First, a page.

Exon-level microarray analyses identify alternative splicing programs in breast cancer

Anna Lapuk, Henry Marr, Lakshmi Jakkula, Helder Pedro, Sanchita Bhattacharya, Elizabeth Purdom, Zhi Hu, Ken Simpson, Lior Pachter, Steffen Durinck, Nicholas Wang, Bahram Parvin, Gerald Fontenay, Terence Speed, James Garbe, Martha Stampfer, Hovig Bayandorian, Shannon Dorton, Tyson A. Clark, Anthony SchweitzerAndrew Wyrobek, Heidi Feiler, Paul Spellman, John Conboy, Joe W. Gray

Research output: Contribution to journalArticlepeer-review

98 Scopus citations


Protein isoforms produced by alternative splicing (AS) of many genes have been implicated in several aspects of cancer genesis and progression. These observations motivated a genome-wide assessment of AS in breast cancer. We accomplished this by measuring exon level expression in 31 breast cancer and nonmalignant immortalized cell lines representing luminal, basal, and claudin-low breast cancer subtypes using Affymetrix Human Junction Arrays. We analyzed these data using a computational pipeline specifically designed to detect AS with a low false-positive rate. This identified 181 splice events representing 156 genes as candidates for AS. Reverse transcription-PCR validation of a subset of predicted AS events confirmed 90%. Approximately half of the AS events were associated with basal, luminal, or claudin-low breast cancer subtypes. Exons involved in claudin-low subtype-specific AS were significantly associated with the presence of evolutionarily conserved binding motifs for the tissue-specific Fox2 splicing factor. Small interfering RNA knockdown of Fox2 confirmed the involvement of this splicing factor in subtype-specific AS. The subtype-specific AS detected in this study likely reflects the splicing pattern in the breast cancer progenitor cells in which the tumor arose and suggests the utility of assays for Fox-mediated AS in cancer subtype definition and early detection. These data also suggest the possibility of reducing the toxicity of protein-targeted breast cancer treatments by targeting protein isoforms that are not present in limiting normal tissues.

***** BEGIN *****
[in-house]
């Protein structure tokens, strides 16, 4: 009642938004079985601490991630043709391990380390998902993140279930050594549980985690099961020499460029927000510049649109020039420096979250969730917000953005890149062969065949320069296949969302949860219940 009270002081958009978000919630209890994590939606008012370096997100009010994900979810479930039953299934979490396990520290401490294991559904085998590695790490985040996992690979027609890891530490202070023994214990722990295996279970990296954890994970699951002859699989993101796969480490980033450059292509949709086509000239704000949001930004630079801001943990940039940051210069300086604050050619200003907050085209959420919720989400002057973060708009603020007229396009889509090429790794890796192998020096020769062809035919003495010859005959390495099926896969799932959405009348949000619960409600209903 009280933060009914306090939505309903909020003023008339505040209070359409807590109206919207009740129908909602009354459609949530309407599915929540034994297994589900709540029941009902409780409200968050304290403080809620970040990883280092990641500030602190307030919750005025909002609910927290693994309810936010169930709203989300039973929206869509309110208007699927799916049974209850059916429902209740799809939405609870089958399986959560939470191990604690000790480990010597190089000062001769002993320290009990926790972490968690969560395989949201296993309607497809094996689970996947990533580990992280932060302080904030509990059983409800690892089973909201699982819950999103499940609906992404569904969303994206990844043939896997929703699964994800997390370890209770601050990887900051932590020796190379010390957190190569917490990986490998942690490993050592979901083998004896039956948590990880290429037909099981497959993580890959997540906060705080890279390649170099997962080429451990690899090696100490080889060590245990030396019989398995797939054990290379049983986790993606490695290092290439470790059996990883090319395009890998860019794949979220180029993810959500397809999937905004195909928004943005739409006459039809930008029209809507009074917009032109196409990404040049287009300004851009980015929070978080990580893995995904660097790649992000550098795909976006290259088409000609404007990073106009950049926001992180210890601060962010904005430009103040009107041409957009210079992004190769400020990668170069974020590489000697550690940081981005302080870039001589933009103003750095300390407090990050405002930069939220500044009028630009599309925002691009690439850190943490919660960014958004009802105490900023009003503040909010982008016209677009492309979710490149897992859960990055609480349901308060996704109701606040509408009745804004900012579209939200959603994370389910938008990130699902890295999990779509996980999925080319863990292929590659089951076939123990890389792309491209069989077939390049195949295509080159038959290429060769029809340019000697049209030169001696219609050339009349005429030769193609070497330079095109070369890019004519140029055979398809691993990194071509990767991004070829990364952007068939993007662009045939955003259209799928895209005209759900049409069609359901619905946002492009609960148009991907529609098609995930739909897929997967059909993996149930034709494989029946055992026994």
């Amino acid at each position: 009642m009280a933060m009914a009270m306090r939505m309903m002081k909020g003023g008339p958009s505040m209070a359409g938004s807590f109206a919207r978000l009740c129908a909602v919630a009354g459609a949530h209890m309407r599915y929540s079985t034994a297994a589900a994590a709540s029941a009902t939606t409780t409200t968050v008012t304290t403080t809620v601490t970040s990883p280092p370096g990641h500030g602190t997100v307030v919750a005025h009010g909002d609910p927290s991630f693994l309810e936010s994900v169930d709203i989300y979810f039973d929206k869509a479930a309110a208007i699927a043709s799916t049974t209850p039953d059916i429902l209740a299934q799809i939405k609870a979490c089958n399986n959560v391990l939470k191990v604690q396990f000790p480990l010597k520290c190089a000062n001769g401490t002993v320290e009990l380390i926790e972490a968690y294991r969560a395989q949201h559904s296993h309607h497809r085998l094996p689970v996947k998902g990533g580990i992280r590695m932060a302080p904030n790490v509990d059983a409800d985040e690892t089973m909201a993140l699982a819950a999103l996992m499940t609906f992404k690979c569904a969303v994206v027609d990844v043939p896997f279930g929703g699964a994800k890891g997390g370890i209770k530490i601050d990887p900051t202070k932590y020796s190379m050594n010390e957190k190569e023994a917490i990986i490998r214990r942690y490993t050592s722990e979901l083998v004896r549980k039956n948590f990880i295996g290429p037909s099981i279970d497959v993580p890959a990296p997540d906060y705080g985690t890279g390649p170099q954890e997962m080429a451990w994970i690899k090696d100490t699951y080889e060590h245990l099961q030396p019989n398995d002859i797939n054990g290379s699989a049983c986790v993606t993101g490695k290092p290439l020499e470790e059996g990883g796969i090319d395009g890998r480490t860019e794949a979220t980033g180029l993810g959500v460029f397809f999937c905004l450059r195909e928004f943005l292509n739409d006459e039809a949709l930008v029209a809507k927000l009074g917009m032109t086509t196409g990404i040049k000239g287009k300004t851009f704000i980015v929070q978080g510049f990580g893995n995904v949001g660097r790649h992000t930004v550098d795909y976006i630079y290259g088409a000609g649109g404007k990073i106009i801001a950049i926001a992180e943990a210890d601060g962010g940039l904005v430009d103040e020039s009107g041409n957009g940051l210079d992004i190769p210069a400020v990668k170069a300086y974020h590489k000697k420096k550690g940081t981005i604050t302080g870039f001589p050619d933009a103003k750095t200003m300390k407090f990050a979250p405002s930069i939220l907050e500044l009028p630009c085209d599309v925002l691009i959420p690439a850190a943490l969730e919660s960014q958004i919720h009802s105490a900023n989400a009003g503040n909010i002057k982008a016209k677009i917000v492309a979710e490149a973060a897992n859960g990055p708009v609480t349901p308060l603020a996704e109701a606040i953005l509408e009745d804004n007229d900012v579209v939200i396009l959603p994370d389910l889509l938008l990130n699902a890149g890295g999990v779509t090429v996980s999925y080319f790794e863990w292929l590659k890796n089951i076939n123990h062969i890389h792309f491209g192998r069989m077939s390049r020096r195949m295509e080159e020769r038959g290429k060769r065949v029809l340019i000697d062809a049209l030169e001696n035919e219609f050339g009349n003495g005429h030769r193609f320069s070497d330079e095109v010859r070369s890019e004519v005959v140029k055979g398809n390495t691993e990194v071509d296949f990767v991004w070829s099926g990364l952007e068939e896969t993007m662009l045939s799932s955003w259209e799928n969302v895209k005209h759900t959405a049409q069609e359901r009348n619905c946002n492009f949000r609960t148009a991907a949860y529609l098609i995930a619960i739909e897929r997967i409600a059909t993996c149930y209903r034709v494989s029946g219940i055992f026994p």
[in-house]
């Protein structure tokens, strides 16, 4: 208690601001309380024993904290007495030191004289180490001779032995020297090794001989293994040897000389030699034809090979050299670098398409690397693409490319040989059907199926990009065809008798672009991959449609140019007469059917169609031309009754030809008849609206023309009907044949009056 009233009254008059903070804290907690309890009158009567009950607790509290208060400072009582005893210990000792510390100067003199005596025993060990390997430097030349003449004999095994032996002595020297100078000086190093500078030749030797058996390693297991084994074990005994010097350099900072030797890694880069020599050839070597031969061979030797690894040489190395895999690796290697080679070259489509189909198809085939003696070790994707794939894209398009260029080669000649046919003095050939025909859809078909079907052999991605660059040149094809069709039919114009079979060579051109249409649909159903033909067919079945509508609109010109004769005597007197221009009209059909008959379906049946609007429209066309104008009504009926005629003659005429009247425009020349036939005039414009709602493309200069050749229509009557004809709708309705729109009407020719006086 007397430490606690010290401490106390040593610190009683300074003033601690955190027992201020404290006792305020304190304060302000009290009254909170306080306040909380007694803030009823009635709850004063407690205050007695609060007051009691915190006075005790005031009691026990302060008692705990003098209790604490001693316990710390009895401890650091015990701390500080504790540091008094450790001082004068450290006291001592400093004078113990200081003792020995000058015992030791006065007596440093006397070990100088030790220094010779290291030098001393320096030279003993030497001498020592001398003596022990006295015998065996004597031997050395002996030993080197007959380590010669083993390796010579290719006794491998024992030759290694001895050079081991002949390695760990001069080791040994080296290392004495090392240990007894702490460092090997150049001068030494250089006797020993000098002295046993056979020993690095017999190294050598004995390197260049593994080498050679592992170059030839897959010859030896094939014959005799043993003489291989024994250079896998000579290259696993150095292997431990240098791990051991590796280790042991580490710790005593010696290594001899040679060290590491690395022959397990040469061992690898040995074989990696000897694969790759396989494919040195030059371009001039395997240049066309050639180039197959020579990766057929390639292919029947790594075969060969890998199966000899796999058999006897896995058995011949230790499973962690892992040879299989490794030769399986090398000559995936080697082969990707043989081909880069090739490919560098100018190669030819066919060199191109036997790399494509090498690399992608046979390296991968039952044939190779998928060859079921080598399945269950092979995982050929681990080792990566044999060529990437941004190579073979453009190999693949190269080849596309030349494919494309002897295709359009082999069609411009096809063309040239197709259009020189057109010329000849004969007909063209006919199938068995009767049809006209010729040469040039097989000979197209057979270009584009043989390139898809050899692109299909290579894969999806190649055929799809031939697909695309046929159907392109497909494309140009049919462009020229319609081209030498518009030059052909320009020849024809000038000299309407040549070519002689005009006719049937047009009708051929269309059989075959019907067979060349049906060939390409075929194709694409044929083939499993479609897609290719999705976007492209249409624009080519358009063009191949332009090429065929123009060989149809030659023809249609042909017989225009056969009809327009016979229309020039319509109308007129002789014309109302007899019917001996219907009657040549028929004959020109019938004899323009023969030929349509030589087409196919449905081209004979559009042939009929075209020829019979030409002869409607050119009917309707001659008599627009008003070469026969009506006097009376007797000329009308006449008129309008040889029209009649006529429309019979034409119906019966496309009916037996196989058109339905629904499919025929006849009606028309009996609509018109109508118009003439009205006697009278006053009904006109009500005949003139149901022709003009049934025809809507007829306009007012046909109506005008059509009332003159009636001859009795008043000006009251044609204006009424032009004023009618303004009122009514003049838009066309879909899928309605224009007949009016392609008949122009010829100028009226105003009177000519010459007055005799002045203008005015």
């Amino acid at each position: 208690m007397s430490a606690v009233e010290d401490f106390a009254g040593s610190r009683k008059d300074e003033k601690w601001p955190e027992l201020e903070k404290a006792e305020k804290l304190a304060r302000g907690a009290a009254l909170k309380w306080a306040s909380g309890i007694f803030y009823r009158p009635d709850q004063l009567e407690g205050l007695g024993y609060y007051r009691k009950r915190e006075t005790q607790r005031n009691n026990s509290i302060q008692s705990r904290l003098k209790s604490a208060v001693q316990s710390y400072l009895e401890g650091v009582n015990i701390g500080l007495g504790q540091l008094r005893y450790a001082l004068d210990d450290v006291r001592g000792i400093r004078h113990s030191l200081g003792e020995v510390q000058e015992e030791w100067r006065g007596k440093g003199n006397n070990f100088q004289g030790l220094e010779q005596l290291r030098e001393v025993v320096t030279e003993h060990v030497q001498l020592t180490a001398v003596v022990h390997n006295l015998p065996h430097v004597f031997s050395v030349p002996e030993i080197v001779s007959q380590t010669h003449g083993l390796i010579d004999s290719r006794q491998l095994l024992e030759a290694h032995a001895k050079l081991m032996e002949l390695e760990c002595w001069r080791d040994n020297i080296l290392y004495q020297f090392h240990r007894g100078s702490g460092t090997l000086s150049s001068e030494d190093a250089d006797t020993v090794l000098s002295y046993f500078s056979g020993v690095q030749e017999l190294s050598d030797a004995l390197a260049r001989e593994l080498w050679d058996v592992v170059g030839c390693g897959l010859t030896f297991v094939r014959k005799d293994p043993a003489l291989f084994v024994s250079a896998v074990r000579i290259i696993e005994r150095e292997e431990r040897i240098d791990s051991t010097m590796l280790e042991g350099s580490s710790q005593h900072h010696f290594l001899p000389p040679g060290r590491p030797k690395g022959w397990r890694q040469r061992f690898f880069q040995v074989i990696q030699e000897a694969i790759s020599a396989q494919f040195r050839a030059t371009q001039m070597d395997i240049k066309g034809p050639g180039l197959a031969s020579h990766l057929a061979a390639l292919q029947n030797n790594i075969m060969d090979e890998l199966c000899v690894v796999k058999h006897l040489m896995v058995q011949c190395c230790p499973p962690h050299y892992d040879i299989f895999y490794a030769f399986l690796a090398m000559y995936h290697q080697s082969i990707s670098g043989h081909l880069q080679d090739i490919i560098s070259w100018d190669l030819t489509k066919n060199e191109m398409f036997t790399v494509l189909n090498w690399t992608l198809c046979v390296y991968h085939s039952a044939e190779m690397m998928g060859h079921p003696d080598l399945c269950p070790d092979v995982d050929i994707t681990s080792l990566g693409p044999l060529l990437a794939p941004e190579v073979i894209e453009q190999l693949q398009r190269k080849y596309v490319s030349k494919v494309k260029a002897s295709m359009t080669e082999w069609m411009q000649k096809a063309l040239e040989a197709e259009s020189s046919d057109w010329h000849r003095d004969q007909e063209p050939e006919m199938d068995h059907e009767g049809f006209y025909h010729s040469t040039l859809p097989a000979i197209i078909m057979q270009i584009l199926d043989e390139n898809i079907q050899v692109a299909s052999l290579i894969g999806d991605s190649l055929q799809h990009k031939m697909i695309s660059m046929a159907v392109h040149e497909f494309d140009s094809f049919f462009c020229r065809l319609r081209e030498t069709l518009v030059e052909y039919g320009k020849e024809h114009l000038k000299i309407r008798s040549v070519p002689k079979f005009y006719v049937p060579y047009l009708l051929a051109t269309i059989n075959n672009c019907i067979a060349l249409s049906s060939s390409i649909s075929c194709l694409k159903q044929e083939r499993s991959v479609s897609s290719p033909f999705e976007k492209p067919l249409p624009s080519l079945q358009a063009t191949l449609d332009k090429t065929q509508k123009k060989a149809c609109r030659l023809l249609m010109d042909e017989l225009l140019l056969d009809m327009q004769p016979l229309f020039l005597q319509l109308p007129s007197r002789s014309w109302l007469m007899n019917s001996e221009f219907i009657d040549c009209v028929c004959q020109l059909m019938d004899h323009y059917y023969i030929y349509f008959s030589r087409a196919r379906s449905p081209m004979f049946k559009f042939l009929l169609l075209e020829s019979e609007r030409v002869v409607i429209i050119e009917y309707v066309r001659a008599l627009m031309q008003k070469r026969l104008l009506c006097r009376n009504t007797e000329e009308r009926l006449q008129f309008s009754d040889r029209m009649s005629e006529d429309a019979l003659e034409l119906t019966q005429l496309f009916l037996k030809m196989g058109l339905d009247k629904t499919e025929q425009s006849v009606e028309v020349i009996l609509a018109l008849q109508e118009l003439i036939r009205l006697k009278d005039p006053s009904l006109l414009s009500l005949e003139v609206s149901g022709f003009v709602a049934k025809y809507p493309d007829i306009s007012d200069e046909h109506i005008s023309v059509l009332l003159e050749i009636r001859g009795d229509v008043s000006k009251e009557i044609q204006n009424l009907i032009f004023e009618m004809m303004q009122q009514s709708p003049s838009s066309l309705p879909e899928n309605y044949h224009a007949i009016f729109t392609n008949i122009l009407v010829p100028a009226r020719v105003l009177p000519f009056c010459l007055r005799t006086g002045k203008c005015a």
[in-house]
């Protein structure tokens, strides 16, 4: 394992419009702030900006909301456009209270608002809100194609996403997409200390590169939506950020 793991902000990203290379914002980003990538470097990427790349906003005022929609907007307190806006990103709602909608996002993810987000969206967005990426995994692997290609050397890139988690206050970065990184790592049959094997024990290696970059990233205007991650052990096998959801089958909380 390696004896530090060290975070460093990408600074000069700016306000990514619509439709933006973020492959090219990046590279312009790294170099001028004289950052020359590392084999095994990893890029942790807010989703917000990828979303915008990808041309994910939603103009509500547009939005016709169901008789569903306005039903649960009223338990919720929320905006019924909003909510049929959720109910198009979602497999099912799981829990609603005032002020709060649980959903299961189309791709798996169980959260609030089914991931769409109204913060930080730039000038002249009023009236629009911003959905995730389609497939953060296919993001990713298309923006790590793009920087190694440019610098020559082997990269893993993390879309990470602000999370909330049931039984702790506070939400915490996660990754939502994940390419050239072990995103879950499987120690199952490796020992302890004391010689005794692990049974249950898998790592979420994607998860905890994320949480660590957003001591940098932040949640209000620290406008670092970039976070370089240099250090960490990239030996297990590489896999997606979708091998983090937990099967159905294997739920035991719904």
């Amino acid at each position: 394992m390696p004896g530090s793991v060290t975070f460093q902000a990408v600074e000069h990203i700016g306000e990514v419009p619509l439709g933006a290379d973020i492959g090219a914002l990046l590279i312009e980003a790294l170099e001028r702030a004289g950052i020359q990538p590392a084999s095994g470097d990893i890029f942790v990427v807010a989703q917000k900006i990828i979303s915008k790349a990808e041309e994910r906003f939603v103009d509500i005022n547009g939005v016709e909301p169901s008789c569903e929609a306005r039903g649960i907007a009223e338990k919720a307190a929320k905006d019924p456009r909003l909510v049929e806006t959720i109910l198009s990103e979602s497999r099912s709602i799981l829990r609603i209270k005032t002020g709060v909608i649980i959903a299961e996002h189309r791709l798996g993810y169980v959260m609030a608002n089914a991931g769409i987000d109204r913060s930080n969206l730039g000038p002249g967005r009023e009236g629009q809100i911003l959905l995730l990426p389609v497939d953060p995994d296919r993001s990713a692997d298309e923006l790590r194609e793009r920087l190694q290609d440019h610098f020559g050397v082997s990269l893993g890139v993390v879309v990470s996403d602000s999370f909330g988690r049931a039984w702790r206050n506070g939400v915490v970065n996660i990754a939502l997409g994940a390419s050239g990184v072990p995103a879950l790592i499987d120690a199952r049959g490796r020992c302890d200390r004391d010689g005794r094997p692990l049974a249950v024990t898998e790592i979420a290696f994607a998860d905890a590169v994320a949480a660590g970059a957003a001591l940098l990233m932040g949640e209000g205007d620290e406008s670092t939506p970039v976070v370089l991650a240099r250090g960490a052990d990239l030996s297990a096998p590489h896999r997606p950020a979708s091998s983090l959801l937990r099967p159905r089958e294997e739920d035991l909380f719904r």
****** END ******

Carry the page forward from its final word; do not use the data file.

Original languageEnglish (US)
Pages (from-to)961-974
Number of pages14
JournalMolecular Cancer Research
Issue number7
StatePublished - Jul 2010
Externally publishedYes

ASJC Scopus subject areas

  • Molecular Biology
  • Oncology
  • Cancer Research


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